Bos was born to be a truant, but for someone who never graduated from high school he seems pretty smart, maybe even too smart for his own good.

“Different people get different educations different ways,” Bos says. “The smartest people you'll ever meet are drug dealers on the streets that have no education at all. But they know what they're doing, they know business, they know money. They must be running it pretty good because there's plenty of it around.”

Bos was a wild and crazy youth in his wild and crazy youth, and even as an adult he burned the candle at both ends, but he gave up demon rum, which was killing him not slowly but fast, twenty years ago and has never looked back, and if he hasn’t exactly been a choirboy during the last two decades, at least he’s not been a lush starting street fights in taverns.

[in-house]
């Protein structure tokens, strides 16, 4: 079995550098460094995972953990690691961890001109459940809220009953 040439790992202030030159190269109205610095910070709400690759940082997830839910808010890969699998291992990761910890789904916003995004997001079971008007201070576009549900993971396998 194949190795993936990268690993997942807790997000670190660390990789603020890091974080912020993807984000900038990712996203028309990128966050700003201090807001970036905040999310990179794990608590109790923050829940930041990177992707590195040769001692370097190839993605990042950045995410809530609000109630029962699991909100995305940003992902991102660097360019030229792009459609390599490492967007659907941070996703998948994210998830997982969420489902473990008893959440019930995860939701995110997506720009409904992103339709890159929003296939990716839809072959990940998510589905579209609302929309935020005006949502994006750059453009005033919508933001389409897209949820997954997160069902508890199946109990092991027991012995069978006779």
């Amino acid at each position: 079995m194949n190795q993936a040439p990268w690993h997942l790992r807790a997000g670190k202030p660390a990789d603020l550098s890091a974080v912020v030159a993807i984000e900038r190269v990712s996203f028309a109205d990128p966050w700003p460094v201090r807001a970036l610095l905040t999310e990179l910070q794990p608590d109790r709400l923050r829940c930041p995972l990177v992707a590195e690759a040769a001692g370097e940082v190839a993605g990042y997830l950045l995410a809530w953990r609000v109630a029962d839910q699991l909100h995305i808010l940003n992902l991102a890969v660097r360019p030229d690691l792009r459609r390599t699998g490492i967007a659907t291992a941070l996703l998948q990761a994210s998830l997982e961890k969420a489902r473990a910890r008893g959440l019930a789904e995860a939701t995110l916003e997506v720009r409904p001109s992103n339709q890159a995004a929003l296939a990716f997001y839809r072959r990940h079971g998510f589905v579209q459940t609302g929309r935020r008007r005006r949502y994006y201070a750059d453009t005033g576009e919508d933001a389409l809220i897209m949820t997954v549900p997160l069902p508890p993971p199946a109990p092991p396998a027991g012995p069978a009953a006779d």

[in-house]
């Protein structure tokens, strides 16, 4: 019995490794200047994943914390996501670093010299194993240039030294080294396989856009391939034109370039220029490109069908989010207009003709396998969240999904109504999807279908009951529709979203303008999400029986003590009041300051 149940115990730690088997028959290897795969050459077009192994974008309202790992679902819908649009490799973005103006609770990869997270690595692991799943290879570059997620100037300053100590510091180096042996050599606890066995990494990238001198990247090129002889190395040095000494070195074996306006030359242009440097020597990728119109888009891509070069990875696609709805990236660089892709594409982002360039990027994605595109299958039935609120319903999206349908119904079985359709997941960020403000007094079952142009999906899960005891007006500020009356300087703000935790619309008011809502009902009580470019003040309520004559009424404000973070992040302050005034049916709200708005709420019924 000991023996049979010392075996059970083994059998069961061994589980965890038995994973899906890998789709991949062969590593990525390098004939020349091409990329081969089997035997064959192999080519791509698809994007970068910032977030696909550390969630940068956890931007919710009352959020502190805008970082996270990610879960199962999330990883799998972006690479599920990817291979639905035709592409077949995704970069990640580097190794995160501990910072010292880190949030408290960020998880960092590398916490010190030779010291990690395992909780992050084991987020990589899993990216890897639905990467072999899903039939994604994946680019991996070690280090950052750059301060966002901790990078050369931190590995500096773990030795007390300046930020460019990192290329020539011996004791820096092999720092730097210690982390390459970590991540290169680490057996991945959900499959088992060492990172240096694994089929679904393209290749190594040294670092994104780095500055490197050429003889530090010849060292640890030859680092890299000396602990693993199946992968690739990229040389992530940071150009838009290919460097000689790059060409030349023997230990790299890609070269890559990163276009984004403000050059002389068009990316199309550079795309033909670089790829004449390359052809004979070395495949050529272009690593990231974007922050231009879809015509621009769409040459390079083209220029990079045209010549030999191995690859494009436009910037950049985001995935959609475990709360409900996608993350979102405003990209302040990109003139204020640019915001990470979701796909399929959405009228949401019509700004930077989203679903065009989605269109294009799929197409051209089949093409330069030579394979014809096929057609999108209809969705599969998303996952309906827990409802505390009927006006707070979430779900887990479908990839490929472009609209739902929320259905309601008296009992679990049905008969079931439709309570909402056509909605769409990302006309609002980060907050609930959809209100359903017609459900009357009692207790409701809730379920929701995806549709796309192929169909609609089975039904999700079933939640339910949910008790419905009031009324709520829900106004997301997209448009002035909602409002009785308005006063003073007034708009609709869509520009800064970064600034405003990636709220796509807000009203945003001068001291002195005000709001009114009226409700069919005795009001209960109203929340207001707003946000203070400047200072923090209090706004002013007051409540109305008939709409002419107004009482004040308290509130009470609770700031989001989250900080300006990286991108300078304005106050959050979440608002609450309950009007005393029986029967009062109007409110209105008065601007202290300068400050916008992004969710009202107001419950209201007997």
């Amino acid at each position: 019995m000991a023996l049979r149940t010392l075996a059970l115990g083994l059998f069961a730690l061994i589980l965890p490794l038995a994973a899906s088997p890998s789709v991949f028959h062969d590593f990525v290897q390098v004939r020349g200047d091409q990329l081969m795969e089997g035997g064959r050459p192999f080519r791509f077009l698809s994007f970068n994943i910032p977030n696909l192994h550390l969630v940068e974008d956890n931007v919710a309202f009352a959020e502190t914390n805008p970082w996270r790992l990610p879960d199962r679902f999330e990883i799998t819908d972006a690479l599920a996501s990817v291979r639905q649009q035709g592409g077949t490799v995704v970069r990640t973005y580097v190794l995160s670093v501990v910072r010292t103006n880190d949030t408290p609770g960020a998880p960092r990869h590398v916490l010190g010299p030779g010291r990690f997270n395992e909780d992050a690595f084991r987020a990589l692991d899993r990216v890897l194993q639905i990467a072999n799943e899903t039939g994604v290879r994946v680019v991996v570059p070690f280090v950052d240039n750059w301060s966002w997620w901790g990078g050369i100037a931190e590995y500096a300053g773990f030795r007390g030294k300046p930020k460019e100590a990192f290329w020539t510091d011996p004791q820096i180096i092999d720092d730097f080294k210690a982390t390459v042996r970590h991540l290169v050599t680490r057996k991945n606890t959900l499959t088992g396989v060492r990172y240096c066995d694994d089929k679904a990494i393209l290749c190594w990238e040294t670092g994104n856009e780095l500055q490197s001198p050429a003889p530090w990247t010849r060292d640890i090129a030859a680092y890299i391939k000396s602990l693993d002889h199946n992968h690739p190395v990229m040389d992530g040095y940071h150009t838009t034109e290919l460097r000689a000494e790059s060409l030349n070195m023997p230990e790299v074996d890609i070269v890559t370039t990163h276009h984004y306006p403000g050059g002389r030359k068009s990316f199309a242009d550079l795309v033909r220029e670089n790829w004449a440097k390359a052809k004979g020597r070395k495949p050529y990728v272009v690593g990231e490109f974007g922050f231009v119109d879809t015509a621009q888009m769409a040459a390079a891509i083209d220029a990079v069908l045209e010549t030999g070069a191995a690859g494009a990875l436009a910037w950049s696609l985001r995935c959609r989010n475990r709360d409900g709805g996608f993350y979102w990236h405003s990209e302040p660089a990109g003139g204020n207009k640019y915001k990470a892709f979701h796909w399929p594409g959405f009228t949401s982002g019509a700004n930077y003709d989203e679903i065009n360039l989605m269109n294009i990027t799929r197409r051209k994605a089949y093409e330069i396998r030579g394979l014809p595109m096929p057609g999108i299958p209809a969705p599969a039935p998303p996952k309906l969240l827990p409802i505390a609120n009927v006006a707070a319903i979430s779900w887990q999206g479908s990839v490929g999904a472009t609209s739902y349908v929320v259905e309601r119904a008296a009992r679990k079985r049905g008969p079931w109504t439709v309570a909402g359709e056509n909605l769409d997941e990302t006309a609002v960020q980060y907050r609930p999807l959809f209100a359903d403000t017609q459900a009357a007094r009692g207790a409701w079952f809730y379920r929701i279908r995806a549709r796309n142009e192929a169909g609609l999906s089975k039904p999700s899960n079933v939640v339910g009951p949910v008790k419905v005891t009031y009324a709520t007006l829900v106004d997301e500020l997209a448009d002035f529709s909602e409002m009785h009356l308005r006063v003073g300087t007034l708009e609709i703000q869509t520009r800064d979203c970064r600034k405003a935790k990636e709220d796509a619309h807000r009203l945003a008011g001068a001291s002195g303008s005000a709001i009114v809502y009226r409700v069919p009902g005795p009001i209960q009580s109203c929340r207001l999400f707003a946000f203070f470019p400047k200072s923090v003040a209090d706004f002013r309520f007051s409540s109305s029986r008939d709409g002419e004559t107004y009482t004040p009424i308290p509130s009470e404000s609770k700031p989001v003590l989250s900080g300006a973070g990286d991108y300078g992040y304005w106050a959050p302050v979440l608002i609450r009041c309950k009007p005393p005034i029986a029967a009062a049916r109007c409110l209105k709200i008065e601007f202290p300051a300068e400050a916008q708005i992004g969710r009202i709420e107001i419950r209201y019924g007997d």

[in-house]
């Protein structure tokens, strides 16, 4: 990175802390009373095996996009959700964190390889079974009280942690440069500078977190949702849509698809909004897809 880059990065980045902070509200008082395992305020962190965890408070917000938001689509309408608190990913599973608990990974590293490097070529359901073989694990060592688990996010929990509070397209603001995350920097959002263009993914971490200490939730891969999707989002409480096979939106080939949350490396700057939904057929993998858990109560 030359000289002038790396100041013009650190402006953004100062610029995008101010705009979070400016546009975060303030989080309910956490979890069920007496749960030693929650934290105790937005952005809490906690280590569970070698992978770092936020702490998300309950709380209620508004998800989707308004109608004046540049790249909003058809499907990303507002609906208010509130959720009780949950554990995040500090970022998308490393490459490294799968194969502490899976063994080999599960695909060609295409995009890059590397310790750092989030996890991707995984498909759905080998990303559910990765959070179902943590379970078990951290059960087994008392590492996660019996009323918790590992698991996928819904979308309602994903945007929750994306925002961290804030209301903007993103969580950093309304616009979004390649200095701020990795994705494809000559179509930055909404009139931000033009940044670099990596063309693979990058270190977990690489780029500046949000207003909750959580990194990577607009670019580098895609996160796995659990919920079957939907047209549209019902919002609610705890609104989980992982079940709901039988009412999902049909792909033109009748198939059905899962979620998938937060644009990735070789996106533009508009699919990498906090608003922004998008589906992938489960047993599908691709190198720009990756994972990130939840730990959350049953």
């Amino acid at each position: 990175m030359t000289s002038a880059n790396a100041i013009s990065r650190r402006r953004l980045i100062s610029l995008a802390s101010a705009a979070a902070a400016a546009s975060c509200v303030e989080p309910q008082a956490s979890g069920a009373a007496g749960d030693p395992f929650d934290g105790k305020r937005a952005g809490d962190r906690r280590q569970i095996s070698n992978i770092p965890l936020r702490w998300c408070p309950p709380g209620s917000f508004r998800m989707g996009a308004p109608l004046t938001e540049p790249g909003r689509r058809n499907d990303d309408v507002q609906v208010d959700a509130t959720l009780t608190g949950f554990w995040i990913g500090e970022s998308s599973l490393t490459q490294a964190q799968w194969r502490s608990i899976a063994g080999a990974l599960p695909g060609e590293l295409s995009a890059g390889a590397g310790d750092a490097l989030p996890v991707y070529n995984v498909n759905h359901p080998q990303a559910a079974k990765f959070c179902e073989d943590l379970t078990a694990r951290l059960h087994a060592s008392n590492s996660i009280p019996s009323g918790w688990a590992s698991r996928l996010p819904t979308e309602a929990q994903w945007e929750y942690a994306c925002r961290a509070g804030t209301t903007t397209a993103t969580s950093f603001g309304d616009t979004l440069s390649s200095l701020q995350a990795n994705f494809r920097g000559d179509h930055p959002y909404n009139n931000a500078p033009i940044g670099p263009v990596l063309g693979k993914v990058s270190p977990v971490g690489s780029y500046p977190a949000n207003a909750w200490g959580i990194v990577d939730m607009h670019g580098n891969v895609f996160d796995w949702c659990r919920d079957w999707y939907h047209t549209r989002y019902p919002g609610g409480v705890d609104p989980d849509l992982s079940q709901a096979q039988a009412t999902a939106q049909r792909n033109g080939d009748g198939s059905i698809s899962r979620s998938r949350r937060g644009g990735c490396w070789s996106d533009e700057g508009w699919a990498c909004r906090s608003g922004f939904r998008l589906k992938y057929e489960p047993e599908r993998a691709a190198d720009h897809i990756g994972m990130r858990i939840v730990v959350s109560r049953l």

I offhandedly tell Bos I gave up booze at 14, after three nauseous years of adolescence, to try my unsteady hand at other things (it was, after all, the dawning of the Age of Aquarius).

“Sunshine!” exclaims Bos with smile. “I used to get the clear light and drop it in a bottle of sangria and drink it, and whew! It was a helluva lot nicer. We would snort heroin to come down from the sunshine because there was so much speed in it. But like with LSD, I took that until I had a bad trip and then I stopped. The alcohol I couldn't. Went into a program. I'm scared sh– of booze. I'm not going to pick it up.”

Johnny Bos first made a name for himself in the 1970s alongside a boxing rebel named Flash Gordon.

“Me and Flash Gordon started Tonight's Boxing Program‚ which became New York Boxing World. I was writing that up and working in the post office and I believe it was Harold Lederman who called Dennis Rappaport and had him call me to put together a show in January of '78. I was 25 then,” Bos recollects. “From there the matchmaking kept growing.”

It was an auspicious beginning to what turned out to be a distinguished career.

“I was a matchmaker for most of the shows in the area,” says Bos. “In those days someone would come in and do a show when they didn't have their own matchmaker. They'd use a local guy, whoever they were, and fortunately I got chosen for a lot of them. Nowadays every one of these companies has their own matchmakers.